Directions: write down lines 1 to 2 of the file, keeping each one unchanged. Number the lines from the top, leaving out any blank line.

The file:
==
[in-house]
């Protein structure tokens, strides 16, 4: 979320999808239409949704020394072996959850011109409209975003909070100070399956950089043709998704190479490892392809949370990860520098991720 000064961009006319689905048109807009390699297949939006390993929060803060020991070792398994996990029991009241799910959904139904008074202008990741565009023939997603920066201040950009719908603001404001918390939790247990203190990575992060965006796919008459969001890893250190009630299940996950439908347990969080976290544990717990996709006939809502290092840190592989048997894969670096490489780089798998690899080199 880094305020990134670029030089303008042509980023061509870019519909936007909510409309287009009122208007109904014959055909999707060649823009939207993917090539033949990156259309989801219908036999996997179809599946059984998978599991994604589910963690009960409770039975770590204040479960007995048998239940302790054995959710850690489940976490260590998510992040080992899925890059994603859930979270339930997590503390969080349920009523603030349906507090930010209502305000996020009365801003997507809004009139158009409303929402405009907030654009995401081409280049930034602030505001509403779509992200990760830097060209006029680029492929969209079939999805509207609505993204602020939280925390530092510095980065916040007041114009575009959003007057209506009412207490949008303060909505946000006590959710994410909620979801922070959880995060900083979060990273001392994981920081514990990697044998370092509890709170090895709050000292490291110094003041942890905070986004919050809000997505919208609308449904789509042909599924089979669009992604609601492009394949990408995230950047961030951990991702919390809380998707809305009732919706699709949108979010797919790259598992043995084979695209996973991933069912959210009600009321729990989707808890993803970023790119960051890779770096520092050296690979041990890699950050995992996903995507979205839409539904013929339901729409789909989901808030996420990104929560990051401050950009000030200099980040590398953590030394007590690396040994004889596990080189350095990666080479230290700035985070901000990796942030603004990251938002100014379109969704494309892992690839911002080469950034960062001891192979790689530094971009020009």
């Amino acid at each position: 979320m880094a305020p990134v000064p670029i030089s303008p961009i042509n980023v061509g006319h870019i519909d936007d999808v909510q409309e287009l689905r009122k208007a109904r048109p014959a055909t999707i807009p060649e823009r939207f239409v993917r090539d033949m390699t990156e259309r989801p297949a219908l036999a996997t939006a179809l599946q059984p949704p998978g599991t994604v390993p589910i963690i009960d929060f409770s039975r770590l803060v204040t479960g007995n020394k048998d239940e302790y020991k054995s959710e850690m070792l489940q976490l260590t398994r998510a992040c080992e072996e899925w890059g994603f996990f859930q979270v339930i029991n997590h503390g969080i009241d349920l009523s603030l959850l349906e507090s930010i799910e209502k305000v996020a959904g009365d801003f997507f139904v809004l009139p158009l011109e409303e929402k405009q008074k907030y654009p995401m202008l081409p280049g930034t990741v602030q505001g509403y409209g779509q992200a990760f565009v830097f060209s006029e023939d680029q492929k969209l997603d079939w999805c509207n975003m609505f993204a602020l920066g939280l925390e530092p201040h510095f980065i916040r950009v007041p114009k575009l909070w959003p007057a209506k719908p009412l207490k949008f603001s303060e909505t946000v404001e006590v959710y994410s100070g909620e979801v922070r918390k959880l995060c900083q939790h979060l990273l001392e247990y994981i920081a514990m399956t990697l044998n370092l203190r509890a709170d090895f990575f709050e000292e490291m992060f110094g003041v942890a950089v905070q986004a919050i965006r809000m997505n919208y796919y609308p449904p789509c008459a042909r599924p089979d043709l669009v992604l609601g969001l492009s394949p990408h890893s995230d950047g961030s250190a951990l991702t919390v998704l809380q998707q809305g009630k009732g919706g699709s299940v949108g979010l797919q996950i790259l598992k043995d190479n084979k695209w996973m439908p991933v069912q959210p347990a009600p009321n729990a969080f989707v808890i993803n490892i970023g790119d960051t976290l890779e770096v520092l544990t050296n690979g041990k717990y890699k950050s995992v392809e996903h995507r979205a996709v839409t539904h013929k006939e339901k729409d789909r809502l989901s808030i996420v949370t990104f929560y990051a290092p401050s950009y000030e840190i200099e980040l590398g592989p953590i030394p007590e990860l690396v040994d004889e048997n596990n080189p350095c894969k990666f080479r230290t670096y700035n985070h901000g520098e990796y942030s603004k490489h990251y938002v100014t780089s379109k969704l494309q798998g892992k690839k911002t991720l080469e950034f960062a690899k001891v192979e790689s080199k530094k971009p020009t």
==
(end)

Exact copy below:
[in-house]
């Protein structure tokens, strides 16, 4: 979320999808239409949704020394072996959850011109409209975003909070100070399956950089043709998704190479490892392809949370990860520098991720 000064961009006319689905048109807009390699297949939006390993929060803060020991070792398994996990029991009241799910959904139904008074202008990741565009023939997603920066201040950009719908603001404001918390939790247990203190990575992060965006796919008459969001890893250190009630299940996950439908347990969080976290544990717990996709006939809502290092840190592989048997894969670096490489780089798998690899080199 880094305020990134670029030089303008042509980023061509870019519909936007909510409309287009009122208007109904014959055909999707060649823009939207993917090539033949990156259309989801219908036999996997179809599946059984998978599991994604589910963690009960409770039975770590204040479960007995048998239940302790054995959710850690489940976490260590998510992040080992899925890059994603859930979270339930997590503390969080349920009523603030349906507090930010209502305000996020009365801003997507809004009139158009409303929402405009907030654009995401081409280049930034602030505001509403779509992200990760830097060209006029680029492929969209079939999805509207609505993204602020939280925390530092510095980065916040007041114009575009959003007057209506009412207490949008303060909505946000006590959710994410909620979801922070959880995060900083979060990273001392994981920081514990990697044998370092509890709170090895709050000292490291110094003041942890905070986004919050809000997505919208609308449904789509042909599924089979669009992604609601492009394949990408995230950047961030951990991702919390809380998707809305009732919706699709949108979010797919790259598992043995084979695209996973991933069912959210009600009321729990989707808890993803970023790119960051890779770096520092050296690979041990890699950050995992996903995507979205839409539904013929339901729409789909989901808030996420990104929560990051401050950009000030200099980040590398953590030394007590690396040994004889596990080189350095990666080479230290700035985070901000990796942030603004990251938002100014379109969704494309892992690839911002080469950034960062001891192979790689530094971009020009």